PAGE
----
Recovering constituent power : the constituent role of judges in globalised states
Title: Recovering constituent power : the constituent role of judges in globalised states
Author: MARSAN RANVENTÓS, Clara
Citation: Florence, European University Institute, 2010
Series/Report no.: EUI PhD theses; Department of Law
We will devote the first two chapters to a more historical approach to constituent power. The first chapter deals with the early history of this notion in a time where the latter had not yet been coined. Through the Greek and Roman civilisations and until the decadence of the feudal system and the rise of the Westphalian state, we will look at the notions of authority, norm and society; and to the way they relate to one another, while looking for the traces of constituent power. It is then in chapter two that constituent power appears thanks to the political changes undergone through the English, American and French revolutions. At this stage, we will present in depth the meaning with which the notion was born and how it evolved (as we will see, not much) until the present day. As the thesis proceeds we will identify three different generations of constituent power. In this second chapter, we will have the opportunity to present the first two. The first form of constituent power has an exclusively political dimension; it is about who is the sovereign (the people and not the King). The second adds a socio-economic layer because it is no longer just about who is the sovereign but what it means to say that the people are sovereign (with their associated rights and obligations). Finally, this chapter will also allow us to present how constituent power as a metaphor of the people’s sovereignty has some paradoxes attached to its use. Chapter three is somewhat different because instead of presenting the third generation of constituent power, it offers us space to map globalisation, and thus to prepare the context in which constituent power has to be looked at today. By looking at global actors and global phenomena we will give shape to the globalised state and its globalised constituent power. It is then from this perspective that we can approach how we propose to conceive constituent power today. Chapter four, thus, deals with the third generation of constituent power; the proposed notion, we will argue, provides us with a good conceptual tool to identify the sovereign people in a world of overlapping multilevel authorities. This new constituent power, as it will be presented, occurs in multiple times and is borne by multiple actors of the constitutional state (as opposed to the image of constituent power as a constitutional assembly that exists only to perform one single act). In other words, whereas the first generation of constituent power answers who the sovereign is, and the second generation answers what to be sovereign is; the third generation reopens the two questions, for it argues that sovereignty is neither in the hands of one actor nor exercised in a particular manner. Although constituent power so understood will allow us to look inside and outside the state simultaneously, when narrowing down the specifics of this concept we will remain within the state framework. Here, justices provide us with an example of an institution with the capacity to act as a constituent power and it is such a dimension of the judiciary that will be scrutinised in chapter five. Finally, chapter six further concretises chapters four and five by providing three different scenarios (case studies) that enable us to see how constituent power and, particularly the judge as constituent power, is often performed within constitutional polities.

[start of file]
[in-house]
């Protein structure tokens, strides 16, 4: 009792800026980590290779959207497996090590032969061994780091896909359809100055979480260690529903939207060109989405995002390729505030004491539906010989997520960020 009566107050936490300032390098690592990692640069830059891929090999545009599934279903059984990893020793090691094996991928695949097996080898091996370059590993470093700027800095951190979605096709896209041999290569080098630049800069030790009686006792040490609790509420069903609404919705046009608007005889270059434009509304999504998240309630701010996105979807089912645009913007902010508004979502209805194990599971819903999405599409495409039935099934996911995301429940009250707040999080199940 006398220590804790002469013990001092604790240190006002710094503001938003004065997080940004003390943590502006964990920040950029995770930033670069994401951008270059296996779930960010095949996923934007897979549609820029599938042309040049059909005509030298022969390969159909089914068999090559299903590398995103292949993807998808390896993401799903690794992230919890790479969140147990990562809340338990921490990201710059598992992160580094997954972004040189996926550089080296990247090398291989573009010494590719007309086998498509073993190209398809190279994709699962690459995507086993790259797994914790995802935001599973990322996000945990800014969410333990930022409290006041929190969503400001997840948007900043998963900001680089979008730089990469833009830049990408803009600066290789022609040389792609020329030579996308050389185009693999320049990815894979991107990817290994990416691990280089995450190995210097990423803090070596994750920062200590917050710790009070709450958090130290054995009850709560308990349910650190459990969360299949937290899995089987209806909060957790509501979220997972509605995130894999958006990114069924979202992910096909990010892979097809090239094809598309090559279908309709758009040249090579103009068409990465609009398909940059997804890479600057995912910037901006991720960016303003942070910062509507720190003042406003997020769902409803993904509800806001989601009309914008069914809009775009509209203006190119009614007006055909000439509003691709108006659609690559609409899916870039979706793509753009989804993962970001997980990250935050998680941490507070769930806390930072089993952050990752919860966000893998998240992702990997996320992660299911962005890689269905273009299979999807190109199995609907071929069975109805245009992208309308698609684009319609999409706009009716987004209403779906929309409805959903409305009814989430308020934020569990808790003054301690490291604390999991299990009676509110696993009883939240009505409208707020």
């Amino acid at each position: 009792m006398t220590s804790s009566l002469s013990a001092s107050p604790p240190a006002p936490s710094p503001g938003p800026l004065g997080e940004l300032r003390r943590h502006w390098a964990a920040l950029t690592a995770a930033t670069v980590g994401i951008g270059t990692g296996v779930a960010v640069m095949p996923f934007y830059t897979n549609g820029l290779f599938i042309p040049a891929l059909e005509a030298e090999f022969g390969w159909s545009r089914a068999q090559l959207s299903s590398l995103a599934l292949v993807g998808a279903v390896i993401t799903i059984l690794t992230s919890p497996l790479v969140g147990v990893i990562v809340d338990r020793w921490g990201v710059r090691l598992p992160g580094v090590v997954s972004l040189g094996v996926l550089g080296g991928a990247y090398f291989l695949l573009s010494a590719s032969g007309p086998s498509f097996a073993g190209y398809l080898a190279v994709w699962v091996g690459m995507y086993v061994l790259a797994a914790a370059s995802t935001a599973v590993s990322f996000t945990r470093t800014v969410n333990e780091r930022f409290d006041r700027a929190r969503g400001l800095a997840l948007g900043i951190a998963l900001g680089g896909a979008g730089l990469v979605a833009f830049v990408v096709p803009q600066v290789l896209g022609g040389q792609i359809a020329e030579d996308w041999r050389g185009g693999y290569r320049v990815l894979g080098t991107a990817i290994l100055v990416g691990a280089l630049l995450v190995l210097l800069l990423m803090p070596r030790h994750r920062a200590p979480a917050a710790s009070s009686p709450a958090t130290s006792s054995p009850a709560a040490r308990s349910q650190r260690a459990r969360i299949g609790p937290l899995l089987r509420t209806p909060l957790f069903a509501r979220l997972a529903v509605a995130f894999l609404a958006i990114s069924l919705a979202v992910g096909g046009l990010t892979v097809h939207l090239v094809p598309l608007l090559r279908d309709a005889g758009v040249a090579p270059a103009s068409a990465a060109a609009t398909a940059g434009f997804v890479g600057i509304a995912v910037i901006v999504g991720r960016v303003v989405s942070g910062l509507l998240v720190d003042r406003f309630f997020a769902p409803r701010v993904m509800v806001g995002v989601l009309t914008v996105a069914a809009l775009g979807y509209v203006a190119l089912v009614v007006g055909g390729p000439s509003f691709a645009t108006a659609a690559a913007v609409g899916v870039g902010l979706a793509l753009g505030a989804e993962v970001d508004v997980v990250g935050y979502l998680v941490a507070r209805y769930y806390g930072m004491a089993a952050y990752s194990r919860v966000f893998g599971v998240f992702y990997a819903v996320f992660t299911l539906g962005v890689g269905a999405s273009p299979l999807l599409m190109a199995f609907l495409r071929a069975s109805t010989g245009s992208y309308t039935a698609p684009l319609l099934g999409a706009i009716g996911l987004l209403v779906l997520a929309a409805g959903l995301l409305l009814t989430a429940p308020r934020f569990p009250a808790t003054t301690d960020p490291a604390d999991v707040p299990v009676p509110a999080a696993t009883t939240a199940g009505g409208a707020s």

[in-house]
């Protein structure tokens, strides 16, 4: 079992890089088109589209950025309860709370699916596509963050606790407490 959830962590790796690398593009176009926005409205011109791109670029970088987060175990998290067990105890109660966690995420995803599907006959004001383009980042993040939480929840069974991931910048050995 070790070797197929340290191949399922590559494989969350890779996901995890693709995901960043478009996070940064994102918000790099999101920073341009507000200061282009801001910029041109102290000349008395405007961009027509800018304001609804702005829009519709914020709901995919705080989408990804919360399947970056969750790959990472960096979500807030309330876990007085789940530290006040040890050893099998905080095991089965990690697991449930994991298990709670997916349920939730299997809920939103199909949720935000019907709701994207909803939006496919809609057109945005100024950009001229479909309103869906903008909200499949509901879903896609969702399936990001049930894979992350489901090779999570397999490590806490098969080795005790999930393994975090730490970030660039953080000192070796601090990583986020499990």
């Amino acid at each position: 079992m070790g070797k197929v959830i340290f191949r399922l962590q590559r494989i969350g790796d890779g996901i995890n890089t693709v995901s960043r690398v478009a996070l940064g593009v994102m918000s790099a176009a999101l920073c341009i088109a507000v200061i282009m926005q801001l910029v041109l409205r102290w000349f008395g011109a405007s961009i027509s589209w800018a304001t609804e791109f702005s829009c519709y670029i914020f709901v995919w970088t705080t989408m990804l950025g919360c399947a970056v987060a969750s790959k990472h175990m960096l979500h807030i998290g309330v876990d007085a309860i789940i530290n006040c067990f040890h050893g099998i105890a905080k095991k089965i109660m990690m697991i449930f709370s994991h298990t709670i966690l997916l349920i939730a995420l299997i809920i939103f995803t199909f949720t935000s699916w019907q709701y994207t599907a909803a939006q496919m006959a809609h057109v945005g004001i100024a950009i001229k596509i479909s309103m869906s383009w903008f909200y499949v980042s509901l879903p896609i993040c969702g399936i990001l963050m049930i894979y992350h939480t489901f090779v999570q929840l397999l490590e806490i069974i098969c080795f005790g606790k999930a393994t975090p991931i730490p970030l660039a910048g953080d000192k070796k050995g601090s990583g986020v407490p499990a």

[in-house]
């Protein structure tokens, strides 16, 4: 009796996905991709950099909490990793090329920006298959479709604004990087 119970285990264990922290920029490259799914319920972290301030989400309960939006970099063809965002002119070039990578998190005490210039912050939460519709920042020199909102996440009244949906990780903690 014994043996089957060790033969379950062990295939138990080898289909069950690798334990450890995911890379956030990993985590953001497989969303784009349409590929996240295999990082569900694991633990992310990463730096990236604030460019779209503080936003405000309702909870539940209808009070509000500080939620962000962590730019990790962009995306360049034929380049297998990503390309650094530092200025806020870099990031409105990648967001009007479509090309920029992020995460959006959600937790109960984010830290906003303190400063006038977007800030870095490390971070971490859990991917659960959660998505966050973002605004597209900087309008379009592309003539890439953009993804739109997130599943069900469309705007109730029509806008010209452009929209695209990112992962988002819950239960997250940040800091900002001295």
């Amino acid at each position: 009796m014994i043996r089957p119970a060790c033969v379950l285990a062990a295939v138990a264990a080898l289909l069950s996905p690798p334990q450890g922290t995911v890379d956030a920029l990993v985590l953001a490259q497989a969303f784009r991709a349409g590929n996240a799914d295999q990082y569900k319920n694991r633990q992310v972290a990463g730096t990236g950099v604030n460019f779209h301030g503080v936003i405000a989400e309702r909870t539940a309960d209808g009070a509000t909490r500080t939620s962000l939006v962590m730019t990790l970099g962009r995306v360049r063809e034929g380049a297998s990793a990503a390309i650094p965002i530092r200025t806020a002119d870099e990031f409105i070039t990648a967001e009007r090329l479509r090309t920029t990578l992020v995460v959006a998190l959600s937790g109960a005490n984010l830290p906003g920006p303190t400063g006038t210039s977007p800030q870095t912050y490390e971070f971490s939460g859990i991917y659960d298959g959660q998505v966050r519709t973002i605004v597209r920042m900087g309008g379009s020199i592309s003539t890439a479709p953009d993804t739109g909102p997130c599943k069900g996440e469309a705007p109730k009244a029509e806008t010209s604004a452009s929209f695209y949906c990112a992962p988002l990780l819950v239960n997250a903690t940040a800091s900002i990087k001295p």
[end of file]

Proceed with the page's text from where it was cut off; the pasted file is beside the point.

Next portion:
LC Subject Heading: Juristic persons; Constitutional law; Political anthropology
Defense Date: 10/05/2010; Examining Board: Prof. Neil Walker, University of Edinburgh (EUI Supervisor) Prof. Marise Cremona, European University Institute Prof. Víctor Ferreres Comella, Pompeu Fabra University Prof. Hans Lindahl, Tilburg University
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